Threads for danielrheath

  1. 21

    If I had to give two real high-dollar items for making git branching less painful:

    • Rebase, not merge, your feature branch. Do not squash.
    • Rebase your feature branch against master/main/whatever at least every day .

    I’d also suggest knowing when to cut losses–if you have a zombie branch a few months old, take the parts that are super neat and throw away the rest.

    1. 7

      This is pretty much it. GitHub exacerbates this problem because its pull request workflow based on branches is broken. What you really want is a pull request on a cherry picked range of commits onto another branch. That way you can have commits from your branch flowing into main while you continue to develop along your branch.

      1.  

        Some time ago I setup an alias for git cherry-pull <mainline>, which (rebase style) lets you assign each commit to a new branch, pushes them, then opens the ‘new pull request’ page for each branch.

        I should dust off the code and publish it.

        [edit] A colleague pointed out that a script needs to be ~perfect because it obscures the details of the git operations, while doing it longhand keeps them front of mind. Might explain why I rarely use it anymore.

        1.  

          Sounds nifty! Is the interface like rebase interactive? And I’d recommend a new name, because google autocorrupts it to cherry-pick.

          1.  

            I’ve written similar scripts. The two things that I kept hitting are:

            1. Getting this to play nicely with rebase -i and merging/splitting commits is…not trivial.
            2. Automation in PRs is often triggered by the main/master branch, so all but your bottom PR doesn’t get checked.
          2.  

            Indeed, any of these advices would have solved the problem. Instead, I ended up spending almost a month just trying to solve the mess.

            1.  

              My condolences, friend. Happens to all of us eventually.

          3.  

            It seems to be fairly unmaintained, but I really like git-imerge for long-lived branches. It does pairwise merges of each of your commits against each of the upstream ones giving you an NxM matrix of all possible merges. It builds this as a frontier from the top-left (shared parent) branch to the bottom-right (final merge). You get to resolve conflicts exactly on the pair of your commit vs theirs that introduced it. You then have the full history for bisecting if the end result doesn’t work. You can then choose one of three ways for it to clean up the resulting history:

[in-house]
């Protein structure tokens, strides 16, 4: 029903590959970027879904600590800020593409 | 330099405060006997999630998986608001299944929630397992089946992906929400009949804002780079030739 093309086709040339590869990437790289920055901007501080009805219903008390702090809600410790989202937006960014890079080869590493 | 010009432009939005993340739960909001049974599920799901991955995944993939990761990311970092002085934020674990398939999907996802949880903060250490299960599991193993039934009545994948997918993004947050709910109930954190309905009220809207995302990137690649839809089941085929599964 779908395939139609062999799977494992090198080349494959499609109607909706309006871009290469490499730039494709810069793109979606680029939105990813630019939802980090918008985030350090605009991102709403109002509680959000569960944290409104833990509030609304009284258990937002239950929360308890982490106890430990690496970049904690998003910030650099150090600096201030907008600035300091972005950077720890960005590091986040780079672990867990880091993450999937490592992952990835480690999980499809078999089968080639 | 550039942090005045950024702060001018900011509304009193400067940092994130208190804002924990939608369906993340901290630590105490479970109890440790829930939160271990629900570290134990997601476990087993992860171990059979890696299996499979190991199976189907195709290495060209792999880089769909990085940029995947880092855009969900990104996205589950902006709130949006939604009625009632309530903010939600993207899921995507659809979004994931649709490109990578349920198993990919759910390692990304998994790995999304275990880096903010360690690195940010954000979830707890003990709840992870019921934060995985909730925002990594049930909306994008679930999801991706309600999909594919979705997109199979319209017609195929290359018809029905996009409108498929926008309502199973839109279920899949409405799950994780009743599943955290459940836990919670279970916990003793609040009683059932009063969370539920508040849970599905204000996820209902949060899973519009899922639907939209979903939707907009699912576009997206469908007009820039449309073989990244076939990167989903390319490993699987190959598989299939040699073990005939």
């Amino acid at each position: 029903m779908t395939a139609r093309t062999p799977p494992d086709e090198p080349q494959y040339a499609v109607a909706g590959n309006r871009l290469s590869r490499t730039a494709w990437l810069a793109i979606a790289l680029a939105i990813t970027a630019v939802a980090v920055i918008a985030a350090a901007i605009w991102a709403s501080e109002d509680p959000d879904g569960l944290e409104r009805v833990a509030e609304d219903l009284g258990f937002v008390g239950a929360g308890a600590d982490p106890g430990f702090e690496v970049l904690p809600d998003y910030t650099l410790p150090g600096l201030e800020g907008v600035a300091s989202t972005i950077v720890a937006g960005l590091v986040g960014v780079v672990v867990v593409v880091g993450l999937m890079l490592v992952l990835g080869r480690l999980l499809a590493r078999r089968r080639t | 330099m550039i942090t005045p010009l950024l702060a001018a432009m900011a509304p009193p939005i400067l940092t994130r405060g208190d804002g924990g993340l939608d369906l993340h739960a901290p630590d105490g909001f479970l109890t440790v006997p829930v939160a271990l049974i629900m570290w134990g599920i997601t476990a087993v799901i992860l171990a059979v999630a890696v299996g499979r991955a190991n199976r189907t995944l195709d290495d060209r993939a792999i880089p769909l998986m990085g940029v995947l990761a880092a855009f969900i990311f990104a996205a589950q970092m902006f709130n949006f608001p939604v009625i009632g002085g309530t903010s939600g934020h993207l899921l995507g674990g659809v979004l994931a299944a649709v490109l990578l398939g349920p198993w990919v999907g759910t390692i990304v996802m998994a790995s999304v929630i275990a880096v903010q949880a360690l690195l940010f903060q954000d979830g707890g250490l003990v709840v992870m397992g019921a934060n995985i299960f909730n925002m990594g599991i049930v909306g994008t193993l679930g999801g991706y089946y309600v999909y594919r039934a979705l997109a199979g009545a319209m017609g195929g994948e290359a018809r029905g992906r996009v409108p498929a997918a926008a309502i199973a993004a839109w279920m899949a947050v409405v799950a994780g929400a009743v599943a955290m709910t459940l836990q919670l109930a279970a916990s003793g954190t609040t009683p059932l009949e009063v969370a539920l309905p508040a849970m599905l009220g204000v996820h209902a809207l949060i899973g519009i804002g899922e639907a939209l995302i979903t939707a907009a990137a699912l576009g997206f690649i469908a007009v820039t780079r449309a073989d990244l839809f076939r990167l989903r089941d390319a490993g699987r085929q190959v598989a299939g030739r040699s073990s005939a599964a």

• The equivalent of a git merge.
            • The equivalent of a git rebase.
            • A rebase-with-history, where it gives you a rebase but also sets the parent of each of your commits such that downstream users can still merge from your branch.
            1.  

              I’d recommend squashing before the rebase simply so there’s only one commit you have to resolve conflicts on.

              But yes, rebase often. This is the way.

            1. 1

              The problem with is it’s such a compelling idea at first, but there’s a lot of things people like their UIs to do that is very difficult to express this way, and shoe-horning those things into this currently-popular paradigm becomes real ugly real quick. You can see it breaking down in React wherever you encounter Context and portals, for example.

              Clojure or similar is probably going to be less painful for this than most JS implementations though, because of better support for metaprogramming in ways that would (in JS) require inscrutable magic.

              1. 3

                What’s an example of something difficult to express? I’m not familiar with React; I have used Elm and written a few games in FRP style.

                1. 1

                  React offers very little in the way of state management for anything complex, because it’s more of a library than a framework & state management is ‘out of scope’.

                  Anything involving complex (deeply nested) state being updated.

              1. 22

                For the uninitiated: Style insensitivity is a unique feature of the Nim programming language that allows a code base to follow a consistent naming style, even if its dependencies use a different style. It works by comparing identifiers in a case-insensitive way, except for the first character, and ignoring underscores.

                Another advantage of style insensitivity is that identifiers such as itemId, itemID or item_ID can never refer to different things, which prevents certain kinds of bad code. An exception is made for the first letter to allow the common convention of having a value foo of type Foo.

                There’s a common misconception that this feature causes Nim programmers to mix different styles in a single codebase (which, as mentioned, is precisely the opposite of what it does), and it gets brought up every time Nim is mentioned on Lobsters/HackerNews/etc, diverting the discussion from more valuable topics.

                1. 3